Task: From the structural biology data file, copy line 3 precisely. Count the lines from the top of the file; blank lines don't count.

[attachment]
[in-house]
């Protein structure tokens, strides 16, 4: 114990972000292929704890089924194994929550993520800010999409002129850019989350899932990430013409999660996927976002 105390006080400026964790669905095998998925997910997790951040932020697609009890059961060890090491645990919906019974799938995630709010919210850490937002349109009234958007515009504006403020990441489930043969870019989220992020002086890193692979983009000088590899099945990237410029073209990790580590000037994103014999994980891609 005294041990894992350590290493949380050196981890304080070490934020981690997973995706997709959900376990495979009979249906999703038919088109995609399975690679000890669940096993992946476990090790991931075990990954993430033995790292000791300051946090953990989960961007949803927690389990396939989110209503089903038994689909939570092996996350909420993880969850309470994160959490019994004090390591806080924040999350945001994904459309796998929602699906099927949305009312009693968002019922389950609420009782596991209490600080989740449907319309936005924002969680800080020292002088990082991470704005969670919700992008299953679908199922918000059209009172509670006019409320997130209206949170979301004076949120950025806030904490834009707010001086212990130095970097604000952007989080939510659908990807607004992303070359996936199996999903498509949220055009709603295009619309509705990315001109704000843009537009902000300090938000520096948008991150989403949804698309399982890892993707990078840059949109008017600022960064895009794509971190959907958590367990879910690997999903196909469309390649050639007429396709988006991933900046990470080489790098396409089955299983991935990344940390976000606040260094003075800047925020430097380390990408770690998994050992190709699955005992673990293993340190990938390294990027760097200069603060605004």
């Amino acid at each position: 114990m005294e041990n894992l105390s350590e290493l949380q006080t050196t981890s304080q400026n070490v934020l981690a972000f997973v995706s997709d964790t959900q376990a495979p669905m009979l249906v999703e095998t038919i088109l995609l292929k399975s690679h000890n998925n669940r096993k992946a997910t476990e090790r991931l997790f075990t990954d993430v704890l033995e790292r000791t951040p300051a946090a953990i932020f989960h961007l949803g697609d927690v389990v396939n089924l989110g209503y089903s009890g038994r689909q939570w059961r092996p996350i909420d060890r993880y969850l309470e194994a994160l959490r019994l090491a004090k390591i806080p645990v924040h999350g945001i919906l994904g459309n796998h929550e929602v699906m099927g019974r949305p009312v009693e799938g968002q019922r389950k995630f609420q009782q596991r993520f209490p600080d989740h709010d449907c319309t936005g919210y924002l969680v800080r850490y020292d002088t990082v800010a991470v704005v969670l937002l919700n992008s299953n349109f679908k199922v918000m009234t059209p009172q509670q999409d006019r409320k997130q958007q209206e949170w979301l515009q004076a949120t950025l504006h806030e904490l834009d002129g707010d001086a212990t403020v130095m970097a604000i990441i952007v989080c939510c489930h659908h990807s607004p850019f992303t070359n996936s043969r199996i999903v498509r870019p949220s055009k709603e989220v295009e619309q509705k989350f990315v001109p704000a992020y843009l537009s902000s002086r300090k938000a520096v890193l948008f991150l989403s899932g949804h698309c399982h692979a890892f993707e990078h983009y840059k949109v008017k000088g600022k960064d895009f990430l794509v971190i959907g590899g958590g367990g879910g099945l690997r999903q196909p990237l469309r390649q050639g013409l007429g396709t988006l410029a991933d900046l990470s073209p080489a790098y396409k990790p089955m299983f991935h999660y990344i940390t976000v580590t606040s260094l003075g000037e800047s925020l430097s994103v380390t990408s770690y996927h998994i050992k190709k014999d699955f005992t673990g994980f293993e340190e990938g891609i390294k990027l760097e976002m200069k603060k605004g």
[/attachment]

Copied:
């Amino acid at each position: 114990m005294e041990n894992l105390s350590e290493l949380q006080t050196t981890s304080q400026n070490v934020l981690a972000f997973v995706s997709d964790t959900q376990a495979p669905m009979l249906v999703e095998t038919i088109l995609l292929k399975s690679h000890n998925n669940r096993k992946a997910t476990e090790r991931l997790f075990t990954d993430v704890l033995e790292r000791t951040p300051a946090a953990i932020f989960h961007l949803g697609d927690v389990v396939n089924l989110g209503y089903s009890g038994r689909q939570w059961r092996p996350i909420d060890r993880y969850l309470e194994a994160l959490r019994l090491a004090k390591i806080p645990v924040h999350g945001i919906l994904g459309n796998h929550e929602v699906m099927g019974r949305p009312v009693e799938g968002q019922r389950k995630f609420q009782q596991r993520f209490p600080d989740h709010d449907c319309t936005g919210y924002l969680v800080r850490y020292d002088t990082v800010a991470v704005v969670l937002l919700n992008s299953n349109f679908k199922v918000m009234t059209p009172q509670q999409d006019r409320k997130q958007q209206e949170w979301l515009q004076a949120t950025l504006h806030e904490l834009d002129g707010d001086a212990t403020v130095m970097a604000i990441i952007v989080c939510c489930h659908h990807s607004p850019f992303t070359n996936s043969r199996i999903v498509r870019p949220s055009k709603e989220v295009e619309q509705k989350f990315v001109p704000a992020y843009l537009s902000s002086r300090k938000a520096v890193l948008f991150l989403s899932g949804h698309c399982h692979a890892f993707e990078h983009y840059k949109v008017k000088g600022k960064d895009f990430l794509v971190i959907g590899g958590g367990g879910g099945l690997r999903q196909p990237l469309r390649q050639g013409l007429g396709t988006l410029a991933d900046l990470s073209p080489a790098y396409k990790p089955m299983f991935h999660y990344i940390t976000v580590t606040s260094l003075g000037e800047s925020l430097s994103v380390t990408s770690y996927h998994i050992k190709k014999d699955f005992t673990g994980f293993e340190e990938g891609i390294k990027l760097e976002m200069k603060k605004g």